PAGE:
thanks for the link to the witness article. i just feel sick about that poor baby in target. no one should feel like that. i'm so glad you said something. and i think you are so right about helping an overwhelmed parent. with 4 children 5 and under i'm often extremely overwhelmed at stores. a few kind words can really help to put things in perspective and diffuse the children.

i love your acorn ornaments. i wish oak trees grew here!

2:28 AM  
Blogger Cloudscome said...

I love the acorns. I am glad to see your toy list too, since I am drawing a blank on what to get for my little boys. Tub toys are always good. It seems like we already have everything we need...

I am sad for the dad and son at Target. I can actually relate to feeling that way, although I shudder to think of anyone actually saying that. I have no idea what a helpful thing to say would be. He clearly was frustrated beyond coping and could use a hand.

6:24 AM  
Anonymous Anonymous said...

I am sure the dad was just joking, I sometimes make extremely exaggerated threats to my young loved ones to let them know I am serious but humorous at the same time ("if you don't ______ I am going to shoot you with a space laser" etc).
He probably was just tired of saying "stop touching that" and was thinking of new ways to say it. I doubt his child was truly petrified of having their fingers smashed. I suspect the kid would fake-threaten the dad with a laser if he thought Target sold them.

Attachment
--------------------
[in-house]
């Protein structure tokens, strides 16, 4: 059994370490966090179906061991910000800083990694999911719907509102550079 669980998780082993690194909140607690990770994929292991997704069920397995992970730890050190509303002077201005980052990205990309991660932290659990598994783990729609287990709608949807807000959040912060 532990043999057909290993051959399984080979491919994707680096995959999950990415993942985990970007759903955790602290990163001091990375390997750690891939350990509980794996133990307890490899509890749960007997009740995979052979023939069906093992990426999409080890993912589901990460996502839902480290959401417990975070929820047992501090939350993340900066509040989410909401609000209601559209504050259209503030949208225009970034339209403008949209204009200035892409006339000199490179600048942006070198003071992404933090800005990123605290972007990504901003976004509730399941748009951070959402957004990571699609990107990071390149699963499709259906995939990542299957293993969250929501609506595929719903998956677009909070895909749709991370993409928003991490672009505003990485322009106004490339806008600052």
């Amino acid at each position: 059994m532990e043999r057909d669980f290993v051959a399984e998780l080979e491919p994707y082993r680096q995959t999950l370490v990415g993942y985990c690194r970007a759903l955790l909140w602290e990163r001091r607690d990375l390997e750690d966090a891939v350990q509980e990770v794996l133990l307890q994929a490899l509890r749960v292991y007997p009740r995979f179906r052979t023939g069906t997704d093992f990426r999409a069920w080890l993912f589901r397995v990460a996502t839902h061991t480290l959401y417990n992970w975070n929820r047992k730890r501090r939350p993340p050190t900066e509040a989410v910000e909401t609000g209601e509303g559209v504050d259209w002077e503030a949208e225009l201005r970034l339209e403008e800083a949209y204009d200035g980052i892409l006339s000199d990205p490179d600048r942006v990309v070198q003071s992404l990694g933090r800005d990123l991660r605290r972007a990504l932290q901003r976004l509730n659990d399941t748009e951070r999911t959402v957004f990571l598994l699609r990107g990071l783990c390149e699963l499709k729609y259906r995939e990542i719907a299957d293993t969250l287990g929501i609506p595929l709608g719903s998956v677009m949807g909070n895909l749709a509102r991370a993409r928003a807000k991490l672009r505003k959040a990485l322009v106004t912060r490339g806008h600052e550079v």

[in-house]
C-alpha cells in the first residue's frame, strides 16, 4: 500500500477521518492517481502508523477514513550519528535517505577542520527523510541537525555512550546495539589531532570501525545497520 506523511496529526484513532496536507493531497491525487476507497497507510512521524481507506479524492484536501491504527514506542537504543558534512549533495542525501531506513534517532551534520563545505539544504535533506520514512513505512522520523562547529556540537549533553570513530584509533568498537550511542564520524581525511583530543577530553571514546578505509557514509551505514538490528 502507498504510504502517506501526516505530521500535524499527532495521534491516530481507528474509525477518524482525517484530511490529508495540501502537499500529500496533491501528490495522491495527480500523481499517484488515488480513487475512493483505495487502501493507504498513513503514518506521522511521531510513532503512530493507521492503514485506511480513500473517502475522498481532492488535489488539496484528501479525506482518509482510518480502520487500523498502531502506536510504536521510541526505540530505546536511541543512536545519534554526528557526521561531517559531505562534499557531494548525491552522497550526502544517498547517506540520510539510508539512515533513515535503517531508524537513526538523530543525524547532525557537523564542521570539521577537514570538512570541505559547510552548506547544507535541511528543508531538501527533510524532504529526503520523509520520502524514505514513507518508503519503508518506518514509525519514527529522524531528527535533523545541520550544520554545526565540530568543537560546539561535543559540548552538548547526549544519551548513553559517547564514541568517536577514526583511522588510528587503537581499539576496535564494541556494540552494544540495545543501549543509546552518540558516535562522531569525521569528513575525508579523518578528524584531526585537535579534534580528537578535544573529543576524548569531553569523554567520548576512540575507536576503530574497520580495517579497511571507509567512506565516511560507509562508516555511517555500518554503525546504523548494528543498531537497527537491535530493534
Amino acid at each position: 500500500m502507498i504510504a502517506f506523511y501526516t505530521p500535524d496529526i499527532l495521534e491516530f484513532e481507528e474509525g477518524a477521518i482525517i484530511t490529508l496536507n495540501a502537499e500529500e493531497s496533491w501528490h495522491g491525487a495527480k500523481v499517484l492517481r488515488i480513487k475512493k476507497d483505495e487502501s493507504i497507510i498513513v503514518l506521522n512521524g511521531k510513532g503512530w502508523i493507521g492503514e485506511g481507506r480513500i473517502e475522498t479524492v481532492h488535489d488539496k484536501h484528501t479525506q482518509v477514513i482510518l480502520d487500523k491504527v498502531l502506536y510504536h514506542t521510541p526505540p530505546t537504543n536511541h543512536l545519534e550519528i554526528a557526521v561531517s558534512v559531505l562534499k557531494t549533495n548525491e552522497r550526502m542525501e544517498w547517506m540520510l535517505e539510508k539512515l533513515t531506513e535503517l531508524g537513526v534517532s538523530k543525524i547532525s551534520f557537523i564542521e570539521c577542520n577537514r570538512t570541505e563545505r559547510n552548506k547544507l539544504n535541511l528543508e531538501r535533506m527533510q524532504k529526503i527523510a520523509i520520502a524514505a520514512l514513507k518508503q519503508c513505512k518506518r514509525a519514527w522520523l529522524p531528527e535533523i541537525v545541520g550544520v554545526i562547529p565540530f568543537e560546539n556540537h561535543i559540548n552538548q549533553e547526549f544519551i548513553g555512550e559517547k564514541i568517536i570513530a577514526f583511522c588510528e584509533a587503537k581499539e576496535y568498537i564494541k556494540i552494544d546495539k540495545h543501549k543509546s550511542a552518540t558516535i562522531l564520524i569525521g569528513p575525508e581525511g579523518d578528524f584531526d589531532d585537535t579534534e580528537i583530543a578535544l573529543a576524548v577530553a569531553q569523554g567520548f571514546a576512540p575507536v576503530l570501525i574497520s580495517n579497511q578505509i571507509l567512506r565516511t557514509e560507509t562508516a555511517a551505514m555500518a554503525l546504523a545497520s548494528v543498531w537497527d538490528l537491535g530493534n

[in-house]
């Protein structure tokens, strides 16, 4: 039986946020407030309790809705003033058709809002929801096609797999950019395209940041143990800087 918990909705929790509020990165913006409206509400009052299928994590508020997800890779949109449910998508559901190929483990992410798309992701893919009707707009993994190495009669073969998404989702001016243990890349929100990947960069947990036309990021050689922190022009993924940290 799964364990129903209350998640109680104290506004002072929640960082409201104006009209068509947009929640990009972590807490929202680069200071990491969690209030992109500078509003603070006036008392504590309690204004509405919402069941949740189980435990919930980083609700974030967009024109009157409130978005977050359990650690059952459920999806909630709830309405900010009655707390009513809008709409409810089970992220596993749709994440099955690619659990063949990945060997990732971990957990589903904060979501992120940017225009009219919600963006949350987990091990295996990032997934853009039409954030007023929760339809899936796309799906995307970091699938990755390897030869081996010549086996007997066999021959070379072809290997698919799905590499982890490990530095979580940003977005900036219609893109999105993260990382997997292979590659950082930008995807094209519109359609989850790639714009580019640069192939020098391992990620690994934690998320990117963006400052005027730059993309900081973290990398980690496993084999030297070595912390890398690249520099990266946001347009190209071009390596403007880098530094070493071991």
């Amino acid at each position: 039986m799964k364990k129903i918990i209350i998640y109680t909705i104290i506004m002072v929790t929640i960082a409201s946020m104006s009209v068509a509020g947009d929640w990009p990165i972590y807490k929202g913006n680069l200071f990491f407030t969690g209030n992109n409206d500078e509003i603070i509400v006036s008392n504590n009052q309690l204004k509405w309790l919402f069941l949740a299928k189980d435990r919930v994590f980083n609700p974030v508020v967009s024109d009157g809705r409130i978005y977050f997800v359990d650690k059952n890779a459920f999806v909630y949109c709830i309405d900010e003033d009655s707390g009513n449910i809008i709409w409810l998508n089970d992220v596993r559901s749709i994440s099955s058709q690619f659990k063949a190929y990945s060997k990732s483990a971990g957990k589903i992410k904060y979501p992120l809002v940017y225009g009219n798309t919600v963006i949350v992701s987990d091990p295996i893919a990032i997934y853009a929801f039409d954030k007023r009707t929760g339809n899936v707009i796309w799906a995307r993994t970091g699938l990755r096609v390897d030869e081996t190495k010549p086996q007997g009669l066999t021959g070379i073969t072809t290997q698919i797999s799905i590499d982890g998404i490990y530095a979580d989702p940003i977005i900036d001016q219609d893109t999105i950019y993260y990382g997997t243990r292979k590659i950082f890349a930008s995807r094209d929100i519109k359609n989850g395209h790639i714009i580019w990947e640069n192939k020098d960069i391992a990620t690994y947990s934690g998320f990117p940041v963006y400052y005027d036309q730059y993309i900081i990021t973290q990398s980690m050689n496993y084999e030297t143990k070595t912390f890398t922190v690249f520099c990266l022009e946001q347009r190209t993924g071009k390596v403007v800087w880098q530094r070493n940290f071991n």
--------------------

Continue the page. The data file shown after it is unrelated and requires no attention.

10:41 PM  
Blogger Wendy said...

The tone wasn't that of a joke. I should make it clear that the man didn't speak in jest. The threat was detailed and realistic unlike the fantasy of being able to procure an actual laser gun. While I am sure the dad wasn't serious about his threat it was extremely hostile.

5:50 AM  
Blogger Jan Hunt said...

What a sad story. Don't be too hard on yourself, though - it's so hard for anyone to think clearly when suddenly confronted with something so upsetting. But even if we can't find the perfect words, the message may still get through that his parenting is not being accepted by his community. Walking past silently also gives a message – of acceptance of the parent's behavior.

While I often recommend a gentle offer of help in these situations, a strong threat like the one this dad used calls for a strong response - perhaps something like "Oh my goodness, I hope you won't really ever do that!" This would let the parent know how extreme his words were, and at the same time let the child know that it's not actually going to happen (I assume the parent would reassure the bystander, if only through fear of an accusation of child abuse).

It may help to remember that parents who treat their children harshly were almost certainly treated this way in their own childhood, and may not have had anyone speak out on their behalf. But even if they can't hear our message, their child is likely to hear it clearly, and start to understand that he is not at fault. In this way the cycle of abuse can finally be stopped.

We have 4 articles on intervening on our Natural Child Project site, listed at http://www.naturalchild.org/articles/child_advocacy.html.

Thank you for mentioning my book!

Jan

9:21 PM